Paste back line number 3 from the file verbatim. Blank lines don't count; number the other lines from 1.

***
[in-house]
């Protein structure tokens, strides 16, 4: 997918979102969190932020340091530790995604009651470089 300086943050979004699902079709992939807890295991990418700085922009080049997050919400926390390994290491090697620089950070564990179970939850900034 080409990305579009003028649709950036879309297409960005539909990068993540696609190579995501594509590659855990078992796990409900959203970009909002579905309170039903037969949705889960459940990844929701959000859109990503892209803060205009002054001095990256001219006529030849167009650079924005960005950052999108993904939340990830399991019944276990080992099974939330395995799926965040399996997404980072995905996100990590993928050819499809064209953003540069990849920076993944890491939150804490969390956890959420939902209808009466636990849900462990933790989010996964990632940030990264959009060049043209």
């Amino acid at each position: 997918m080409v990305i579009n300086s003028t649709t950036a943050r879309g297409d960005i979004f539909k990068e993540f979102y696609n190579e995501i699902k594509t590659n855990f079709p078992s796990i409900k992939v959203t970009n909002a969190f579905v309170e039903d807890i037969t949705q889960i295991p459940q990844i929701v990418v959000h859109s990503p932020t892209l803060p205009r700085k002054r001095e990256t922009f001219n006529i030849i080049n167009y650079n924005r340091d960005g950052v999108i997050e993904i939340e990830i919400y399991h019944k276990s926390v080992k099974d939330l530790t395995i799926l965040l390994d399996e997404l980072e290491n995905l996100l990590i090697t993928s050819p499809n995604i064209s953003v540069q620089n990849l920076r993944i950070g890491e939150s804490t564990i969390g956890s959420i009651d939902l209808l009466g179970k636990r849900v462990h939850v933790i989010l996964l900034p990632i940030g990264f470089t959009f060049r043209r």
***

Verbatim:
């Amino acid at each position: 997918m080409v990305i579009n300086s003028t649709t950036a943050r879309g297409d960005i979004f539909k990068e993540f979102y696609n190579e995501i699902k594509t590659n855990f079709p078992s796990i409900k992939v959203t970009n909002a969190f579905v309170e039903d807890i037969t949705q889960i295991p459940q990844i929701v990418v959000h859109s990503p932020t892209l803060p205009r700085k002054r001095e990256t922009f001219n006529i030849i080049n167009y650079n924005r340091d960005g950052v999108i997050e993904i939340e990830i919400y399991h019944k276990s926390v080992k099974d939330l530790t395995i799926l965040l390994d399996e997404l980072e290491n995905l996100l990590i090697t993928s050819p499809n995604i064209s953003v540069q620089n990849l920076r993944i950070g890491e939150s804490t564990i969390g956890s959420i009651d939902l209808l009466g179970k636990r849900v462990h939850v933790i989010l996964l900034p990632i940030g990264f470089t959009f060049r043209r």